Thursday, March 20, 2008

Etsy love

A couple of fab Etsy artists have features on Callooh Callay this week. Let's give it up for Maria from Vintageholic Frog and for Todd from Torchwood Studio. Take a visit and check out the great things they have going on.

Wednesday, March 19, 2008

The waste diet

Did you know that the average American generates about 66 pounds of landfill waste each month? For a family of four, that 264 pounds a month, or 3168 pounds a year. Disgusting, yes? Last week a friend of mine yesterday turned me onto a website by one of her neighbors who is trying to do something about it.

This nuclear family of two working parents, two children, and two pets is challenging itself--and its website readers--not just to follow the three R's of reduce, reuse, recycle, but to keep a chart. Weigh the garbage and the recycling. Continuously seek ways to reduce waste.

"Just like going on a food diet, you'll have more success if you can adopt a diet change you can live with for a lifetime," explains the author of the website, titled The Waste Diet. "So that has become our goal to create a lifetime plan to reduce waste without changing our lives (too much)."

Their experiment is entering its third month. In February, they cut their landfill waste by almost 12 pounds (to 27 pounds below the national average) and recycling waste by 27 pounds--all through relatively simple steps like buying larger quantities to reduce packaging, repairing items rather than throwing them away, shopping at thrift stores, and avoiding excess paper products.

Other steps, like composting and becoming a vegetarian, require more of a commitment. But as the website's author advises, "Make a goal how to improve, even if it’s just one thing at a time. Doing something is better than doing nothing at all. "

Sunday, March 16, 2008

Tagged again

I was tagged again last week, by ThePeachTree. "Tagged" means (by law, again) I have to reveal seven random facts about myself and then pass it onto someone else (usually seven more people, but I'm going to flout the law this time).

My seven:
  1. My only celebrity autograph is from Petula Clark (remember? Don't sleep in the subway, darling).
  2. When I was a kid I loved English boarding school books.
  3. My garage is full of recycling.
  4. Getting fired was the best thing that ever happened to me. My view of human nature greatly improved, and I read Proust.
  5. I might have gone into geology if it weren't for the math.
  6. I'm currently reading Kafka on the Shore by Haruki Murakami. Wonderful and very strange.
  7. My dog's name is Stella. We sound like Stanley Kowalski when we call her.
This time I'll tag Sarah at No Title Necessary and Kerry at Chasing Moonbeams. Enjoy!

Friday, March 14, 2008

I've been steampunked!

I'll admit it. I'm not proud. Three months ago, I didn't know what steampunk is, and now I'm proudly represented among some fine examples of the style. This Treasury (an Etsy term for a collection of items "currated" by an Etsy member, in this case Fairies and Treasures), has the usual hallmarks of the style--the vintage-future-techno punk. But that's not all that it's about.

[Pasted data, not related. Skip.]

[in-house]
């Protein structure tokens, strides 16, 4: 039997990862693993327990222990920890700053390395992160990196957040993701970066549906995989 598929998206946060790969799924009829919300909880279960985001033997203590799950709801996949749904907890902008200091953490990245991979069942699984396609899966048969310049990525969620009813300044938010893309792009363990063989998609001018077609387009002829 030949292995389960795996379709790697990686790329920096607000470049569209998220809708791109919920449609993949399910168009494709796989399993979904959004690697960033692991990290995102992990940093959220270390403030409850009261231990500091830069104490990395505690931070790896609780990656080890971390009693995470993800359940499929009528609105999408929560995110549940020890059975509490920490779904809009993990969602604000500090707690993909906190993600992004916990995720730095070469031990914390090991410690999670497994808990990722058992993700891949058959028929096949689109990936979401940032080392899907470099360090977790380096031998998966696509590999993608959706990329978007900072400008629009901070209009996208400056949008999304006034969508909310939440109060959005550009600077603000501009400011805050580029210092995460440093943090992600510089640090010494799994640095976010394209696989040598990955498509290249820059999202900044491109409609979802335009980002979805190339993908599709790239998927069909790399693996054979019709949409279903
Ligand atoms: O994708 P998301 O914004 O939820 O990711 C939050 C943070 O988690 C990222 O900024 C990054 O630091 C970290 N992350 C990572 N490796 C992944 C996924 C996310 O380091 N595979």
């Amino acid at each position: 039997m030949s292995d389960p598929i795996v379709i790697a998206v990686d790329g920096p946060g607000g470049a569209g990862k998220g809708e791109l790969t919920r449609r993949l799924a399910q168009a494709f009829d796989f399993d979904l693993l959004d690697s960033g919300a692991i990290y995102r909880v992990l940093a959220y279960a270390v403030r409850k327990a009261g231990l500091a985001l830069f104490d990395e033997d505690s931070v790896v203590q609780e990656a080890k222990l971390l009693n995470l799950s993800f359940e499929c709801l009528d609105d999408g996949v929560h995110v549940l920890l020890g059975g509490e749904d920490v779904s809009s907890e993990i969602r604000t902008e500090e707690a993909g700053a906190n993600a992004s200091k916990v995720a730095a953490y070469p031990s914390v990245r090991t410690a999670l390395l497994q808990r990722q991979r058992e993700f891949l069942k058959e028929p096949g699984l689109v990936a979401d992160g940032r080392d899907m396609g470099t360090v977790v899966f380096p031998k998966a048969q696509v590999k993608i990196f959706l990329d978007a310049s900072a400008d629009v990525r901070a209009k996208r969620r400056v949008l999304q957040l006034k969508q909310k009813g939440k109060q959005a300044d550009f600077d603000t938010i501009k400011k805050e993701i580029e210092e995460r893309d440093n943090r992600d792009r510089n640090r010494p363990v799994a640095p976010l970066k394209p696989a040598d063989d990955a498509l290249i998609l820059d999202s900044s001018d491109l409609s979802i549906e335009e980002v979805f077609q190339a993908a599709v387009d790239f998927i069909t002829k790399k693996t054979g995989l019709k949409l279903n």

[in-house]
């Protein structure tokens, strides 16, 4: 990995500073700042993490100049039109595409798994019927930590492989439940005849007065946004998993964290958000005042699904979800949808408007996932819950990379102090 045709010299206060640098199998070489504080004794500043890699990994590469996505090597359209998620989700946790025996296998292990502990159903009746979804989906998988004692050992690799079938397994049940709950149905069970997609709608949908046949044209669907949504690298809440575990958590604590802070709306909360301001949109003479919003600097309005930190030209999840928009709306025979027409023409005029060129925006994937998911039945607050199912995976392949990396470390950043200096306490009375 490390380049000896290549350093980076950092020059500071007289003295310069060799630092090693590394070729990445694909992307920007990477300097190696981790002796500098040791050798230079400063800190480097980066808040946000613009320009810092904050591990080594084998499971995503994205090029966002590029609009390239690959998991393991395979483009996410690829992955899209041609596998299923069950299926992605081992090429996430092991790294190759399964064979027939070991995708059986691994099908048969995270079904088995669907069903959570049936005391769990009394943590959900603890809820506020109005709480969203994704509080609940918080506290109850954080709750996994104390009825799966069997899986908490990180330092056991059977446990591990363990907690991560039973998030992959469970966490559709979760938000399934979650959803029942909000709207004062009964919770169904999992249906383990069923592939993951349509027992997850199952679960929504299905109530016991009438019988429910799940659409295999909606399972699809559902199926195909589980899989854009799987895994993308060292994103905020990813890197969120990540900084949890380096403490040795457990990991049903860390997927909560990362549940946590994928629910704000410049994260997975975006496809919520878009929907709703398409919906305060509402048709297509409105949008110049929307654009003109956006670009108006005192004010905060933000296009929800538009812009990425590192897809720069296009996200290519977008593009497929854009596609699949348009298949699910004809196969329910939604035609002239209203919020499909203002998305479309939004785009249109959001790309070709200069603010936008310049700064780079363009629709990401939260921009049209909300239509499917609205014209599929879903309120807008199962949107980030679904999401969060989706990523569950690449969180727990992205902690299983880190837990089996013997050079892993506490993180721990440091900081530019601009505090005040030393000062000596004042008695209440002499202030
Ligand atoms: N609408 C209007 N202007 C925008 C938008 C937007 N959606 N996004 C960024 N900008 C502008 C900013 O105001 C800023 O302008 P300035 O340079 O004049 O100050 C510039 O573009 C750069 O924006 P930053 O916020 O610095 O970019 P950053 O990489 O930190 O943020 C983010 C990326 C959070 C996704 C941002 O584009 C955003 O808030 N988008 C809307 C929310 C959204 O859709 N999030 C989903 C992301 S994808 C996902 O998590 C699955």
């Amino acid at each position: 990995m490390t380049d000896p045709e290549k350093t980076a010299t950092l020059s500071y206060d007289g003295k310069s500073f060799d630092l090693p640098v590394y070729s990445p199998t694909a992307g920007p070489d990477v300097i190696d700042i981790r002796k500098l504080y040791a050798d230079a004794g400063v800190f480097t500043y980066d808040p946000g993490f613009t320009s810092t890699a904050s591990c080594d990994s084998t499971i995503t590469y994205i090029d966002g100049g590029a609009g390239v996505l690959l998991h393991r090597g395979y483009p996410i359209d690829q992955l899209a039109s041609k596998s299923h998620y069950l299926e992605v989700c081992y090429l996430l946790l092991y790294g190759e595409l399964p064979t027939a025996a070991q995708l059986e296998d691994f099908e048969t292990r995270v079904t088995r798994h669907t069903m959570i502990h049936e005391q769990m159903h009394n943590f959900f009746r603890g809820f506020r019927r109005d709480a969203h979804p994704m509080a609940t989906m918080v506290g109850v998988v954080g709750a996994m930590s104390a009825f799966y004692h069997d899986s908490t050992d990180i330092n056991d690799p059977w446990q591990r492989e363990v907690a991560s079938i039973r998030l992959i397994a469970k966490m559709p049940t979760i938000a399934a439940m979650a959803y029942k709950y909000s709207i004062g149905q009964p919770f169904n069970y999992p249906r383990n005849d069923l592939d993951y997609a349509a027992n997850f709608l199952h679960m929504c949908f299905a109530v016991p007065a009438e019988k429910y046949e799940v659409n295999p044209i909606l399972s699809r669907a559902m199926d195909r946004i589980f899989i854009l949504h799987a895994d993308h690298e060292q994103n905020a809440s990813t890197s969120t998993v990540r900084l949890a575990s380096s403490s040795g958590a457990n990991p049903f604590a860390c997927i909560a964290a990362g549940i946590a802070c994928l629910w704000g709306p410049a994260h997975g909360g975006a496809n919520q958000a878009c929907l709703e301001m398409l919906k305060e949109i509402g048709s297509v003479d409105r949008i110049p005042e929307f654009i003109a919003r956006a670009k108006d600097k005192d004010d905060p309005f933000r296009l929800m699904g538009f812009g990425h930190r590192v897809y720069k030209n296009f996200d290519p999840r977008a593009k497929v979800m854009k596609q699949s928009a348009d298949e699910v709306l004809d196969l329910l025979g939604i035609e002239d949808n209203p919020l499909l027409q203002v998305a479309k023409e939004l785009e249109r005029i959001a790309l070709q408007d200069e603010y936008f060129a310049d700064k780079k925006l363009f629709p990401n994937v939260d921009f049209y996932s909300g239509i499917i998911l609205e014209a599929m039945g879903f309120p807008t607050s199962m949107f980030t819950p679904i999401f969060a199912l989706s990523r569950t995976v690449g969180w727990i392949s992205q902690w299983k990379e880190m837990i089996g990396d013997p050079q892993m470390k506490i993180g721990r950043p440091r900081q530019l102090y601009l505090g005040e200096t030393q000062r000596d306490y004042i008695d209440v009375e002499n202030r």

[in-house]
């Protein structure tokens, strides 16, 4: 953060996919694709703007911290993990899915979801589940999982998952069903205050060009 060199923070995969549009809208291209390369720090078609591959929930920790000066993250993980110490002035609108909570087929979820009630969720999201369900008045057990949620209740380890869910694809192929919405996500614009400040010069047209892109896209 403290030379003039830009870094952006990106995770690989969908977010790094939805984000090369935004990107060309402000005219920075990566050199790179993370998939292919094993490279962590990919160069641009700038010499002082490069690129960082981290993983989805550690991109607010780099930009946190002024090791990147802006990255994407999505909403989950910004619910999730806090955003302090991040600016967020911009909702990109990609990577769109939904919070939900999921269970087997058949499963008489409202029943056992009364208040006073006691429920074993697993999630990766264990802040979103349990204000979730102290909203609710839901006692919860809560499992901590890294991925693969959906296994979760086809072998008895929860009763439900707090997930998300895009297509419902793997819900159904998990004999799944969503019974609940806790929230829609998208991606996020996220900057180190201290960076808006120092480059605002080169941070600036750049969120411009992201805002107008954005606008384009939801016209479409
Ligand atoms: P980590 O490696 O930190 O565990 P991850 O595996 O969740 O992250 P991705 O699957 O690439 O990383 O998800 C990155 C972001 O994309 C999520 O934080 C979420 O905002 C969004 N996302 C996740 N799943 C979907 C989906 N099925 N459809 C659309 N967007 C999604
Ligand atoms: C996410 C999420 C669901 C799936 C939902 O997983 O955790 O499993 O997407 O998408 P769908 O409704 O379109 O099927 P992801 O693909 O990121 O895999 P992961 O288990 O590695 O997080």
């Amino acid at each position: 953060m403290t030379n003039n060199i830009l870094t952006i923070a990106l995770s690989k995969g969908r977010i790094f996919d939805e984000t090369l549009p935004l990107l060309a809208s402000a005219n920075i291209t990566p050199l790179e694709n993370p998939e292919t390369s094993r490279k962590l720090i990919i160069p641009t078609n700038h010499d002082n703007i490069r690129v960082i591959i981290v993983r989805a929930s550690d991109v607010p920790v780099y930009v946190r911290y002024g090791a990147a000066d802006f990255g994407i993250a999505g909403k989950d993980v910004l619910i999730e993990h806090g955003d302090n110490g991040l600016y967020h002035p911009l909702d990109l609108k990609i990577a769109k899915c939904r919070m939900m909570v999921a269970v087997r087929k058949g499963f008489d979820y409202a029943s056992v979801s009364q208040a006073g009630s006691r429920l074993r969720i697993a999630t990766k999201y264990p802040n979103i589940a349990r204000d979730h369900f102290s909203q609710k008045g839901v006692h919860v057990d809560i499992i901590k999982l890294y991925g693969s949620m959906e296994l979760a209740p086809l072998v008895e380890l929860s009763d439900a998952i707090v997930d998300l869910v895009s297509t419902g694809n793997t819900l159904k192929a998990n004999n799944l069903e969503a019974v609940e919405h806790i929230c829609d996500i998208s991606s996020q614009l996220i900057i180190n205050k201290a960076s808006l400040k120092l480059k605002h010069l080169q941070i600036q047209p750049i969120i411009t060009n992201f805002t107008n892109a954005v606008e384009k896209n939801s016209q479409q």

My investigations of steampunk began when my dad gave me a couple of boxes of old watches and clocks that he dismantled 20 years ago for one of my mother's forgotten art projects. It was a great find, but only a superficial aspect of the style. Still, as I read more about it, I realized how well the steampunk aesthetic fits with the other vintage items that have so captivated me lately.

Steampunk had its origins in science fiction of the 1960s to 1980s and still exists as a fictional movement, but also as a subculture, as a musical genre, and as a style. It's been applied to movies, anime, graphic novels, computer games, and even computers. Steampunk--sometimes referred to as neo-Victorian--hearkens back to the days of steam power, before electricity, combining a touch of Jules Verne and H.G. Wells with a cyberpunk aesthetic, with lace and machine parts in equal measure.

One blog devoted to the style, The Steampunk Home, describes it beautifully: "It's finding a way to combine the past and the future in an aesthetic pleasing yet still punkish way. It's living a life that looks old-fashioned, yet speaks to the future. It's taking the detritus of our modern technological society and remaking it into useful things."

Other definitions and applications of steampunk abound, and I don't pretend to have more than a beginner's knowledge of what it's all about. But it's exciting to explore.

Thursday, March 13, 2008

Seller's remorse

Everyone who's ever bought a swimsuit or an American car knows the feeling of buyer's remorse. Lately, though, I've run across its opposite: seller's remorse.

Here's a little dog I shipped off yesterday--glad to have the sale, of course, but as I bubble wrapped him him, I remembered buying him, more than 15 years ago, in a little place called the In and Out Shop that was simply crammed with junk like this (if it was still open, I'd make a fortune). I felt kind of sad to see him go, but he spent the past ten years in a box in the basement, so I must not have needed him that badly.